Friday March 22, 2019

Practo joins hands with Uber to bring more relief to patients

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Picture Courtesy:-www.bgr.in

Hyderabad: Practo, Asia’s largest healthcare booking platform, and Uber, the world’s leading ride-hailing technology platform, have announced today a global partnership that will make it easier and quicker for consumers to reach doctors.

Starting Monday, Practo users across India, Indonesia, Philippines and Singapore who book an appointment on Practo’s app will be able to see the closest Uber available when they get a reminder alert for their appointments, said a statement.

Users can then click the reminder notification and complete the booking process.

New users who book their first appointment on the Practo app can avail two free rides, up to Rs.200 per ride, with Uber. This offer is valid till December 31.

The partnership also comes with an inaugural offer specific to India, where any existing or new user booking an appointment on Practo till November 30 gets a free ride to and from the doctor’s clinic.

We realised that transportation issues often bring additional stress to a doctor’s visit — having to drive through traffic, then hunt for parking — all while you or your loved one is sitting in the car feeling ill is a terrible experience.

 

“There are also many patients who may not be able to drive themselves to a doctor at all. Our goal with this partnership is to completely remove this anxiety by integrating with Uber’s incredible experience and bringing that to our consumers,” said Practo founder and CEO N.D. Shashank.

Uber India president Amit Jain said: “The technology integration through this partnership reflects our common commitment to create seamless experience for all our user.”

(Inputs from IANS)

Next Story

New Medicine That Could Replace Insulin Injections

The tip of the needle is made of nearly 100 per cent compressed, freeze-dried insulin. 

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The tip of the needle is made of nearly 100 per cent compressed, freeze-dried insulin. Pixabay

Researchers have developed a drug capsule that could be used to deliver oral doses of insulin, potentially replacing injections for patients with Type-2 diabetes, says a new study.

About the size of a blueberry, the capsule contains a single and small needle made of compressed insulin, which is injected after the capsule reaches the stomach.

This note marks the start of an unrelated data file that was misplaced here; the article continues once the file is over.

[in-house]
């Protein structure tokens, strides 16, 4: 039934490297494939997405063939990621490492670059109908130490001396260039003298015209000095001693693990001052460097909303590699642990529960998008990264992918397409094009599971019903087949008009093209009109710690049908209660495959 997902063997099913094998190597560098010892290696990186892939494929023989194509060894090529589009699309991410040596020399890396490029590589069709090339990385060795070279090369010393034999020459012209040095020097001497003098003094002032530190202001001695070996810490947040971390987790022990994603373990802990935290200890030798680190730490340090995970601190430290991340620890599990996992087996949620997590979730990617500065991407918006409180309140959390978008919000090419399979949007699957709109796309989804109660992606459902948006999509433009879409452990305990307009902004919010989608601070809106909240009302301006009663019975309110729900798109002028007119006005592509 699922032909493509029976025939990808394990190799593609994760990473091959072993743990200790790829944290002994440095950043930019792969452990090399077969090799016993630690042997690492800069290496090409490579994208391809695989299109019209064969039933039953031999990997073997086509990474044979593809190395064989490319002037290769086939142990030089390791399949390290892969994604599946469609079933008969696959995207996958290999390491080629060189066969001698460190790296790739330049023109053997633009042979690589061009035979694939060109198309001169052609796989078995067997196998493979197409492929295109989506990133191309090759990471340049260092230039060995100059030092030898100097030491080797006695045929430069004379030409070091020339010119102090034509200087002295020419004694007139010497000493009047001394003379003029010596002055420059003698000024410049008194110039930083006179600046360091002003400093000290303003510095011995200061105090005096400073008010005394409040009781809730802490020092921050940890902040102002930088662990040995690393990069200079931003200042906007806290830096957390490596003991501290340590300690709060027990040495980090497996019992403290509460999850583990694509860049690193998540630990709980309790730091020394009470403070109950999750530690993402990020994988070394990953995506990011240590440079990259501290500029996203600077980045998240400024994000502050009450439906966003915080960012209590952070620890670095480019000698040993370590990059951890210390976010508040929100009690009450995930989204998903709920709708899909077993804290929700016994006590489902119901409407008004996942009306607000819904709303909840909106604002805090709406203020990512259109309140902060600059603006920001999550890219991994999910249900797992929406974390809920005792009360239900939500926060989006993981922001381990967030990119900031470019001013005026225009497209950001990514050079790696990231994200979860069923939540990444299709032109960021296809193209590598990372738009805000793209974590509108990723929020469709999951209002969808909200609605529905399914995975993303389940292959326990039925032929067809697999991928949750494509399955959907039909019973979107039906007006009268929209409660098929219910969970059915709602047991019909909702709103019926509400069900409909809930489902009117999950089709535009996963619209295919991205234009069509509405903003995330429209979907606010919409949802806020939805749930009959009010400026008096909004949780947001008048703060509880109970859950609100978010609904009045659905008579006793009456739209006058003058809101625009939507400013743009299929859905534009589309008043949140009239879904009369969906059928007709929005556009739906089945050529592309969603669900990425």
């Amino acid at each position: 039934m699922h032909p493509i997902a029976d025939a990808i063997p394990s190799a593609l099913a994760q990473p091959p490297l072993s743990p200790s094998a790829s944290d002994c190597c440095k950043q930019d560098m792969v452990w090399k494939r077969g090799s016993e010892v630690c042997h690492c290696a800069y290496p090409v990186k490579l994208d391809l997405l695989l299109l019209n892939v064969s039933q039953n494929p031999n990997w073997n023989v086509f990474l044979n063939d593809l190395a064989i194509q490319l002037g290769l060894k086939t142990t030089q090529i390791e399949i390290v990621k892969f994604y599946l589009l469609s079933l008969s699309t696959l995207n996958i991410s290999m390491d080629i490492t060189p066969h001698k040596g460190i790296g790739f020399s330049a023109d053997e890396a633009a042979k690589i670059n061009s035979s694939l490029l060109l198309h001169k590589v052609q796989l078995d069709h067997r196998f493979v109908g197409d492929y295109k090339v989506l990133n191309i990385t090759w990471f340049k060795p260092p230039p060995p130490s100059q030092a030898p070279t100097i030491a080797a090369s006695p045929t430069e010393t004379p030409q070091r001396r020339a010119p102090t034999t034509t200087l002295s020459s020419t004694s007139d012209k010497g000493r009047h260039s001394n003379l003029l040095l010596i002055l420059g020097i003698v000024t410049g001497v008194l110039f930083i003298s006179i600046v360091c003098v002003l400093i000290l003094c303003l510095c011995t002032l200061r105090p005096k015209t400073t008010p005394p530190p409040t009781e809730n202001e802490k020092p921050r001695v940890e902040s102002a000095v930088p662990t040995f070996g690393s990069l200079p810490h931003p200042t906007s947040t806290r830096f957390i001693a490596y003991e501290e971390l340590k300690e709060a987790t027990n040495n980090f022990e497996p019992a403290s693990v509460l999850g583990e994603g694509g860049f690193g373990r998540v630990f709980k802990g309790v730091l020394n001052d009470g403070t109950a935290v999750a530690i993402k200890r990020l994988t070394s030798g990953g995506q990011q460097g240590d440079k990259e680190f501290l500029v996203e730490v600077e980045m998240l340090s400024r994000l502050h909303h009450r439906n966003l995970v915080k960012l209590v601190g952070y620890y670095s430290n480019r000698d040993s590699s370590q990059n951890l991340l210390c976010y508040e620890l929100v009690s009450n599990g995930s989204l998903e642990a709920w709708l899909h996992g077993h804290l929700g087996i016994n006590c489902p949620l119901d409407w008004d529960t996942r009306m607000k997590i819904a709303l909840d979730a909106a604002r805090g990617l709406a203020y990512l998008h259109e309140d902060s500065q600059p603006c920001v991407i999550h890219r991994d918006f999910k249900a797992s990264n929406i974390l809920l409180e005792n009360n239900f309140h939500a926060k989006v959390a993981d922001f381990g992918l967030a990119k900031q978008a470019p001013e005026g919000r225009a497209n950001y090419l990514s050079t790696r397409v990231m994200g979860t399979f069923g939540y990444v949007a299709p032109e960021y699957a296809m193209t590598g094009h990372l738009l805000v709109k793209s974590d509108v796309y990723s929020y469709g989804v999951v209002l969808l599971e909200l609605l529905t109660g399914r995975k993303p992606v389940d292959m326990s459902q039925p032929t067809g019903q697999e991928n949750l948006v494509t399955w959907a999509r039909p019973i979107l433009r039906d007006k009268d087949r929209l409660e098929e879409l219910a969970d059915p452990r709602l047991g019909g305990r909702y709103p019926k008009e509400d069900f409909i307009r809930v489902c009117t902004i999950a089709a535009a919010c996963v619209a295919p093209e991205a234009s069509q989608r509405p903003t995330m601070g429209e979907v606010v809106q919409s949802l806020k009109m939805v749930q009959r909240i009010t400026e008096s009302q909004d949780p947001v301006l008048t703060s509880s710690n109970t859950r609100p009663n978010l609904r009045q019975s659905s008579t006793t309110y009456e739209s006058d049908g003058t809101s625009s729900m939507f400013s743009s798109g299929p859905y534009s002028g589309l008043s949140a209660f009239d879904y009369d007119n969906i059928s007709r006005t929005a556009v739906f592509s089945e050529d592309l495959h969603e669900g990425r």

The study showed that the capsule could deliver enough insulin to lower blood sugar to levels comparable to those produced by injections given through skin. They also demonstrated that the device can be adapted to deliver other protein drugs.

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About the size of a blueberry, the capsule contains a single and small needle made of compressed insulin, which is injected after the capsule reaches the stomach. VOA

“We are really hopeful that this new type of capsule could someday help diabetic patients and perhaps anyone who requires therapies that can now only be given by injection or infusion,” said Robert Langer, Professor at the Koch Institute for Integrative Cancer Research in Britain.

The tip of the needle is made of nearly 100 per cent compressed, freeze-dried insulin.

When the capsule is swallowed, water in the stomach dissolves the sugar disk, releasing the spring and injecting the needle into the stomach wall.

The stomach wall has no pain receptors, so the patients would not be able to feel the prick of the injection. To ensure that the drug is injected into the stomach wall, the researchers designed their system so that no matter how the capsule lands in the stomach, it can orient itself so the needle is in contact with the lining of the stomach.

The findings, published in the journal Science, showed that the researchers could successfully deliver up to 300 micrograms of insulin.

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The type of drug delivery could be useful for any protein drug that normally has to be injected, such as immunosuppressants used to treat rheumatoid arthritis or inflammatory bowel disease and may also work for nucleic acids such as DNA and RNA, according to the researchers. Pixabay

More recently, they have been able to increase the dose to 5 milligrams, which is comparable to the amount that a patient with Type-2 diabetes would need to inject.

Also Read: A New Hope for Acute Liver Failure Patients

Furthermore, no adverse effects from the capsule was found, which is made from biodegradable polymer and stainless steel components.

Importantly, this type of drug delivery could be useful for any protein drug that normally has to be injected, such as immunosuppressants used to treat rheumatoid arthritis or inflammatory bowel disease and may also work for nucleic acids such as DNA and RNA, according to the researchers. (IANS)